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  1. #1

    2G Swap File Limitations

    Can anyone help me out? Traditionally, in the past when building a Fedora Core OS, I have always created multiple 2G swap files as opposed to 1 big swap file because I have read that Linux has a 2G swap file limitation. I am in the planning stages of building a Dell R900 with 1.5TB of available space, Raid 5. This box will be running a Fedora Core 9 - 64bit OS with 64G of RAM. Can anyone tell me based on this information if I am still dealing with swap file limitation sizes of 2G or does this limitation no longer exist with this type of platform. Assuming there is no longer a limitation on swap file sizing, am I free to create 1 swap file the size of my choosing up to 64G without any performance issues? Or if the 1 big swap file would cause performance issues, would I be better off creating 3 or 4 swap files each with a size of 16G?
    I would greatly appreciate anyone's help on this one.
    Thanks, Rob

  2. #2
    Just Joined! vitalka's Avatar
    Join Date
    Oct 2004
    Toronto, ON
    I take it that this machine will be a server. In that case if you're ran out of ram then consider adding more ram. HD will slow down your server especially if you have a full 16GB SWAP.

    And maybe it's just me but I never heard of SWAP limit. For a desktop PC rule of thumb is: SWAP is twice as big as the amount of ram, though that doesn't apply any more since ram is not an issue this days.

  3. #3
    The mkswap utility *used* to have a 2GB limit - YEARS ago.

    Forum Thread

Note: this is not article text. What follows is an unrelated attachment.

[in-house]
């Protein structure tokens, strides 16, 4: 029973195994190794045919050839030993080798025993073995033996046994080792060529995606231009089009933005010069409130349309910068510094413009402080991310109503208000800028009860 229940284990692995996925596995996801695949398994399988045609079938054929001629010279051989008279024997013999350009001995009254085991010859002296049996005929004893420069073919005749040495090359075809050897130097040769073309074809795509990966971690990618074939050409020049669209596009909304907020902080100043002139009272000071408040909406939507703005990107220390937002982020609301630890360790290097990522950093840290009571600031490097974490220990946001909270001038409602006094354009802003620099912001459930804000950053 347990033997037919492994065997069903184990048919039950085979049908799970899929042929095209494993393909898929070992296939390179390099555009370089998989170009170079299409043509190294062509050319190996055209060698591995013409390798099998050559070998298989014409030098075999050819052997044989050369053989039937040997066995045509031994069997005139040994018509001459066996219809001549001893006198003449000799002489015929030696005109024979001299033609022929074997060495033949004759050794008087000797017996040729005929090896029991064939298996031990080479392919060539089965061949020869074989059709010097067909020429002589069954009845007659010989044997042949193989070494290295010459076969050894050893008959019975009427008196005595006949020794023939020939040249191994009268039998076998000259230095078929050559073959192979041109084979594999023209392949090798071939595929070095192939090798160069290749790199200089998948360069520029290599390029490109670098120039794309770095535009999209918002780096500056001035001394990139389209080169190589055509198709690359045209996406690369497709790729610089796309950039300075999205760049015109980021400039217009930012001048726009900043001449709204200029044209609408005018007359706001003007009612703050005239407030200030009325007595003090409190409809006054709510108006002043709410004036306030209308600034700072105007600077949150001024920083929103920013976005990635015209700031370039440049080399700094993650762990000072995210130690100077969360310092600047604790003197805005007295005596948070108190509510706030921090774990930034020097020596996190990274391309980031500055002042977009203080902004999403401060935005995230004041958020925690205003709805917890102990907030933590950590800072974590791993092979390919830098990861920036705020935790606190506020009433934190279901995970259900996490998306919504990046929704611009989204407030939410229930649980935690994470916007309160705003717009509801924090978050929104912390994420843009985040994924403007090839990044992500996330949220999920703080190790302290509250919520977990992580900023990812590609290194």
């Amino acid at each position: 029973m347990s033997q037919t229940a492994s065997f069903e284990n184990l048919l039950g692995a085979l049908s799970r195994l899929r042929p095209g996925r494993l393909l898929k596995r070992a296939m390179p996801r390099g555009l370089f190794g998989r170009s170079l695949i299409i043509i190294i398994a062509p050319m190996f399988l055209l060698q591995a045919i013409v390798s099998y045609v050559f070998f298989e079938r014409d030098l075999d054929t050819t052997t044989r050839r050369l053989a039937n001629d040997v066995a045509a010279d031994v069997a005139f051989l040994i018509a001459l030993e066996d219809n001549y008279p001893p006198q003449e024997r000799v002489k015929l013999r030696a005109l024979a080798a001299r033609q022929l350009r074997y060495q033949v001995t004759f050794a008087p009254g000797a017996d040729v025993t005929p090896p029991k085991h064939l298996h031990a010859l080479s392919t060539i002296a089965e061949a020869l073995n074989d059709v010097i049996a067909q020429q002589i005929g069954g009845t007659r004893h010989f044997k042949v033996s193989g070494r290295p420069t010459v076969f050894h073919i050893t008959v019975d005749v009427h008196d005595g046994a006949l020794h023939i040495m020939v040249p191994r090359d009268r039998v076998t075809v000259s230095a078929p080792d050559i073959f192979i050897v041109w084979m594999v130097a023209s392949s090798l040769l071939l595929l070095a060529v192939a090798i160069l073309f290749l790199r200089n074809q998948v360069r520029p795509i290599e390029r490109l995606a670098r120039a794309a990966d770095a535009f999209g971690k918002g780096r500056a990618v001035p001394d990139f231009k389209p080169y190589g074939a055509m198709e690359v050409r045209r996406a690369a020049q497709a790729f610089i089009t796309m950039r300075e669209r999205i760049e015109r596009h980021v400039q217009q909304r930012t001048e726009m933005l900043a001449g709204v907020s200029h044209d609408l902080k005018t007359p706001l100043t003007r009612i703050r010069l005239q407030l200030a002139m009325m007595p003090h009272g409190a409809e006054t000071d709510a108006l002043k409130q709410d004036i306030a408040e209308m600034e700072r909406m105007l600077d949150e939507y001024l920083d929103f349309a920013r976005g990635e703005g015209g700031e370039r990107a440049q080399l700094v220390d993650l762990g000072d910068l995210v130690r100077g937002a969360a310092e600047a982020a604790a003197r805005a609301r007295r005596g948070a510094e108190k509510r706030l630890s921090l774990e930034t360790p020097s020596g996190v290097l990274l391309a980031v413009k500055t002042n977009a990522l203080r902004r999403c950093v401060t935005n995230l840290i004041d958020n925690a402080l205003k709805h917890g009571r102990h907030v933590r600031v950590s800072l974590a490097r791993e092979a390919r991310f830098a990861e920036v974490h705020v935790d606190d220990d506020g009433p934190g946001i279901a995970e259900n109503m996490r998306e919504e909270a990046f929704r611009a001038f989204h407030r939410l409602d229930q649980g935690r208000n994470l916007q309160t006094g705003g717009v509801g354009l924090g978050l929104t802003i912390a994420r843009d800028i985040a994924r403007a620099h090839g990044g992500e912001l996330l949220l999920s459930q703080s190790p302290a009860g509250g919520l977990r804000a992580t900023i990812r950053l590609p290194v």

I can't see even a 16GB swap being useful. Do you expect to burn thru 64GB RAM and *need* swap? You may want to review *why* you have a swap file.

    Depending on what you're running and how you're utilizing RAM, I'd either have *no swap* or something like 2-4GB.

    You can also look at a kernel tuning parameter called "swappiness."

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  5. #4
    Linux Guru bigtomrodney's Avatar
    Join Date
    Nov 2004
    I wouldn't bother with Swap at all to be honest. If 64GB isn't enough I'd suggest that swap won't help. If your system has 64GB to play with without the addition of swap it would (from my experience) manage better. Remember using swap would add to disk i/o and if it's a fileserver that would be more important than RAM.

  6. #5
    Just Joined!
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    Feb 2005
    Velden - Netherlands
    I too have heard about the 2GB max. With a 64GB RAM in your system, I wouldn't bother with more than 1GB. If it needs to access the swap with that amount of RAM, I think there are other problems. Some optimisation would be my first thought

  7. #6
    I am in a very similar situation. I guess the only reason I am considering creating a swap file at all is because it always said to have one wherever I read, so I never even considered "Not" having a swap file. I assume a kernel dump might use it, but other than that maybe it is truly a waste of time creating one when you have 64GB of RAM in the system. If you've burned through the first 64GB, then a 2-4GB swap file isn't going to last you long and will give you a performance hit when using it.
    You can follow the questions I asked in my thread post at

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